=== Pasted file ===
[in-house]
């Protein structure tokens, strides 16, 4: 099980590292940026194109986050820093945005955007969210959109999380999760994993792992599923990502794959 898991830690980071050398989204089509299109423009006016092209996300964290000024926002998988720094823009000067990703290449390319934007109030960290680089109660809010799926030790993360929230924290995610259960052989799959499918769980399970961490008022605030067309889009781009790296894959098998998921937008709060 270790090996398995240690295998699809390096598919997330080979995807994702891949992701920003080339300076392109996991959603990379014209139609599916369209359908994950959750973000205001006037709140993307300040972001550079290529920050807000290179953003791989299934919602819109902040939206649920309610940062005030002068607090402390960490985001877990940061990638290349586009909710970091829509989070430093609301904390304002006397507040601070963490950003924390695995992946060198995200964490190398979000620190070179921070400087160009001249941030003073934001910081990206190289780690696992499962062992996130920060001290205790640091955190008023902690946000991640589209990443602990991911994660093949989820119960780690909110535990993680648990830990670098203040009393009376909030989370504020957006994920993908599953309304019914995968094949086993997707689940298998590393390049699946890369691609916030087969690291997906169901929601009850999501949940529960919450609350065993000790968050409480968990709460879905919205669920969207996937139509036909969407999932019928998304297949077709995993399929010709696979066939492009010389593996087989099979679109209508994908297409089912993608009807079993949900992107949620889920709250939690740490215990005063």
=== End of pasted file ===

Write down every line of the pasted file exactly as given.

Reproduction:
[in-house]
């Protein structure tokens, strides 16, 4: 099980590292940026194109986050820093945005955007969210959109999380999760994993792992599923990502794959 898991830690980071050398989204089509299109423009006016092209996300964290000024926002998988720094823009000067990703290449390319934007109030960290680089109660809010799926030790993360929230924290995610259960052989799959499918769980399970961490008022605030067309889009781009790296894959098998998921937008709060 270790090996398995240690295998699809390096598919997330080979995807994702891949992701920003080339300076392109996991959603990379014209139609599916369209359908994950959750973000205001006037709140993307300040972001550079290529920050807000290179953003791989299934919602819109902040939206649920309610940062005030002068607090402390960490985001877990940061990638290349586009909710970091829509989070430093609301904390304002006397507040601070963490950003924390695995992946060198995200964490190398979000620190070179921070400087160009001249941030003073934001910081990206190289780690696992499962062992996130920060001290205790640091955190008023902690946000991640589209990443602990991911994660093949989820119960780690909110535990993680648990830990670098203040009393009376909030989370504020957006994920993908599953309304019914995968094949086993997707689940298998590393390049699946890369691609916030087969690291997906169901929601009850999501949940529960919450609350065993000790968050409480968990709460879905919205669920969207996937139509036909969407999932019928998304297949077709995993399929010709696979066939492009010389593996087989099979679109209508994908297409089912993608009807079993949900992107949620889920709250939690740490215990005063």